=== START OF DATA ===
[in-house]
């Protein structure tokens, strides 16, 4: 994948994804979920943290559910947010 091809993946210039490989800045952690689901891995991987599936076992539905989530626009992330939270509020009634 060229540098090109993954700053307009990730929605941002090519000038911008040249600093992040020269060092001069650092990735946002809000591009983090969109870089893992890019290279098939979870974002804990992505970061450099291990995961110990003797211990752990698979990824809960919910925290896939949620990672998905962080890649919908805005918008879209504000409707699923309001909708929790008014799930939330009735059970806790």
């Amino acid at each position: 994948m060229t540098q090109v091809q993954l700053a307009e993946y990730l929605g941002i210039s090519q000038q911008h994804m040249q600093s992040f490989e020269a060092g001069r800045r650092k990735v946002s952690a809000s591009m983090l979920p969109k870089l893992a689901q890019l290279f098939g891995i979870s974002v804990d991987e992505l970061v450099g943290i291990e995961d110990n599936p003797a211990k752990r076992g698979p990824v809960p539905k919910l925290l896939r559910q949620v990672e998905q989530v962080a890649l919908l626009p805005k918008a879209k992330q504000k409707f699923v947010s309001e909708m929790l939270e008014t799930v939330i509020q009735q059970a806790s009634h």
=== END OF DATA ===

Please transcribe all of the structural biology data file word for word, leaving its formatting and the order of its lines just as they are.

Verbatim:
[in-house]
């Protein structure tokens, strides 16, 4: 994948994804979920943290559910947010 091809993946210039490989800045952690689901891995991987599936076992539905989530626009992330939270509020009634 060229540098090109993954700053307009990730929605941002090519000038911008040249600093992040020269060092001069650092990735946002809000591009983090969109870089893992890019290279098939979870974002804990992505970061450099291990995961110990003797211990752990698979990824809960919910925290896939949620990672998905962080890649919908805005918008879209504000409707699923309001909708929790008014799930939330009735059970806790």
């Amino acid at each position: 994948m060229t540098q090109v091809q993954l700053a307009e993946y990730l929605g941002i210039s090519q000038q911008h994804m040249q600093s992040f490989e020269a060092g001069r800045r650092k990735v946002s952690a809000s591009m983090l979920p969109k870089l893992a689901q890019l290279f098939g891995i979870s974002v804990d991987e992505l970061v450099g943290i291990e995961d110990n599936p003797a211990k752990r076992g698979p990824v809960p539905k919910l925290l896939r559910q949620v990672e998905q989530v962080a890649l919908l626009p805005k918008a879209k992330q504000k409707f699923v947010s309001e909708m929790l939270e008014t799930v939330i509020q009735q059970a806790s009634h």